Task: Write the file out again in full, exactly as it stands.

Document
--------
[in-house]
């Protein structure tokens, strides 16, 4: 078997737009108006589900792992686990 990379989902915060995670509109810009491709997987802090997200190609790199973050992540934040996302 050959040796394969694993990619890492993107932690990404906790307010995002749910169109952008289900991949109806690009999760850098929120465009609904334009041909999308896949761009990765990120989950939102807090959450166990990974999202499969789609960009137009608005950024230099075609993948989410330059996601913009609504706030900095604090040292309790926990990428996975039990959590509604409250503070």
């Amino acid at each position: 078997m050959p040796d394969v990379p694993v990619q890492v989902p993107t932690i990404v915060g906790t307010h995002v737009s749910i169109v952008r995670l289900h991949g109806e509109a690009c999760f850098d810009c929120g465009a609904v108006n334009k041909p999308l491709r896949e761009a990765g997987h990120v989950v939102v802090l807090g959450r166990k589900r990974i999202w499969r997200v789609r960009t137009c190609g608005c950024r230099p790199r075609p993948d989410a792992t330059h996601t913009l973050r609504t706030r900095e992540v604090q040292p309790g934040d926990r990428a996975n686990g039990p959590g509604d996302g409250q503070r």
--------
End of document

[in-house]
């Protein structure tokens, strides 16, 4: 078997737009108006589900792992686990 990379989902915060995670509109810009491709997987802090997200190609790199973050992540934040996302 050959040796394969694993990619890492993107932690990404906790307010995002749910169109952008289900991949109806690009999760850098929120465009609904334009041909999308896949761009990765990120989950939102807090959450166990990974999202499969789609960009137009608005950024230099075609993948989410330059996601913009609504706030900095604090040292309790926990990428996975039990959590509604409250503070």
């Amino acid at each position: 078997m050959p040796d394969v990379p694993v990619q890492v989902p993107t932690i990404v915060g906790t307010h995002v737009s749910i169109v952008r995670l289900h991949g109806e509109a690009c999760f850098d810009c929120g465009a609904v108006n334009k041909p999308l491709r896949e761009a990765g997987h990120v989950v939102v802090l807090g959450r166990k589900r990974i999202w499969r997200v789609r960009t137009c190609g608005c950024r230099p790199r075609p993948d989410a792992t330059h996601t913009l973050r609504t706030r900095e992540v604090q040292p309790g934040d926990r990428a996975n686990g039990p959590g509604d996302g409250q503070r």